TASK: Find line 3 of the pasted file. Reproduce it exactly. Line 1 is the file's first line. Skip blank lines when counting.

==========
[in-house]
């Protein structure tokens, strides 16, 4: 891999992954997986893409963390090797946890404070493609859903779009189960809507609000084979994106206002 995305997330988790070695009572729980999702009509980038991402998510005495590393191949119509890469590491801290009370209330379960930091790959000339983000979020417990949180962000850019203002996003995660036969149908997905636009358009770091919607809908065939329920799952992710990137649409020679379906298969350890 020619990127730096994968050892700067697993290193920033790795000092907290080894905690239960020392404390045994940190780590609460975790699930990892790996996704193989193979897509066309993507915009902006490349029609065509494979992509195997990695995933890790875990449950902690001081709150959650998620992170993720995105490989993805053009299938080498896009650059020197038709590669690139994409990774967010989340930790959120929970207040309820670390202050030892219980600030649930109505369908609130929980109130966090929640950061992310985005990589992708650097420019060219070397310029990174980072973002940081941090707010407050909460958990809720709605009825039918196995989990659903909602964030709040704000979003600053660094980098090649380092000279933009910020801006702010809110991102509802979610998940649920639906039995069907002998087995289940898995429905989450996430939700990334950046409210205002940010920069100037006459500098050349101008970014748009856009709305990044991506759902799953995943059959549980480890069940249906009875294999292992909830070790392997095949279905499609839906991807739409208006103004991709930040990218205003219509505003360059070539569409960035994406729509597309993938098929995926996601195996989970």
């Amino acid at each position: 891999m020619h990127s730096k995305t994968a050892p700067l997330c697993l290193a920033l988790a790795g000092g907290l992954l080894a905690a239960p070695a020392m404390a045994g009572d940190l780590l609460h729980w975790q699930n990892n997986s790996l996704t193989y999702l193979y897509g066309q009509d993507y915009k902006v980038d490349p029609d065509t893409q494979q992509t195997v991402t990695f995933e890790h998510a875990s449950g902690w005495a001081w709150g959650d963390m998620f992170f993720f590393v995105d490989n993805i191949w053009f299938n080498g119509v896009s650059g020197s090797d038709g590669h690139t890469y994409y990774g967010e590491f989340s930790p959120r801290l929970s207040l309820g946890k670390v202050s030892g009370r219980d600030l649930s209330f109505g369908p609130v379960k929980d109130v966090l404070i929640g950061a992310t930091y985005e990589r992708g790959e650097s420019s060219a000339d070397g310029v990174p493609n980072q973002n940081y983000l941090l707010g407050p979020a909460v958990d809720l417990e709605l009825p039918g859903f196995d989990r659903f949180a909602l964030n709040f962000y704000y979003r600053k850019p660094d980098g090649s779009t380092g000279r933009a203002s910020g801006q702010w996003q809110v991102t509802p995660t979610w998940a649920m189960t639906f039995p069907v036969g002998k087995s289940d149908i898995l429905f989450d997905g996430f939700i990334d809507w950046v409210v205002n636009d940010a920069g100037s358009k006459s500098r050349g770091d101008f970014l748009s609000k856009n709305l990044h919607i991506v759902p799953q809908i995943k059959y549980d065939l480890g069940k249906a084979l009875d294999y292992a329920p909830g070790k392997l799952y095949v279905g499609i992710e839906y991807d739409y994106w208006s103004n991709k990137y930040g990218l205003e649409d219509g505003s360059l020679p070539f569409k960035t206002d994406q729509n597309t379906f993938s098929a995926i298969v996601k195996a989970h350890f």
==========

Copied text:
């Amino acid at each position: 891999m020619h990127s730096k995305t994968a050892p700067l997330c697993l290193a920033l988790a790795g000092g907290l992954l080894a905690a239960p070695a020392m404390a045994g009572d940190l780590l609460h729980w975790q699930n990892n997986s790996l996704t193989y999702l193979y897509g066309q009509d993507y915009k902006v980038d490349p029609d065509t893409q494979q992509t195997v991402t990695f995933e890790h998510a875990s449950g902690w005495a001081w709150g959650d963390m998620f992170f993720f590393v995105d490989n993805i191949w053009f299938n080498g119509v896009s650059g020197s090797d038709g590669h690139t890469y994409y990774g967010e590491f989340s930790p959120r801290l929970s207040l309820g946890k670390v202050s030892g009370r219980d600030l649930s209330f109505g369908p609130v379960k929980d109130v966090l404070i929640g950061a992310t930091y985005e990589r992708g790959e650097s420019s060219a000339d070397g310029v990174p493609n980072q973002n940081y983000l941090l707010g407050p979020a909460v958990d809720l417990e709605l009825p039918g859903f196995d989990r659903f949180a909602l964030n709040f962000y704000y979003r600053k850019p660094d980098g090649s779009t380092g000279r933009a203002s910020g801006q702010w996003q809110v991102t509802p995660t979610w998940a649920m189960t639906f039995p069907v036969g002998k087995s289940d149908i898995l429905f989450d997905g996430f939700i990334d809507w950046v409210v205002n636009d940010a920069g100037s358009k006459s500098r050349g770091d101008f970014l748009s609000k856009n709305l990044h919607i991506v759902p799953q809908i995943k059959y549980d065939l480890g069940k249906a084979l009875d294999y292992a329920p909830g070790k392997l799952y095949v279905g499609i992710e839906y991807d739409y994106w208006s103004n991709k990137y930040g990218l205003e649409d219509g505003s360059l020679p070539f569409k960035t206002d994406q729509n597309t379906f993938s098929a995926i298969v996601k195996a989970h350890f």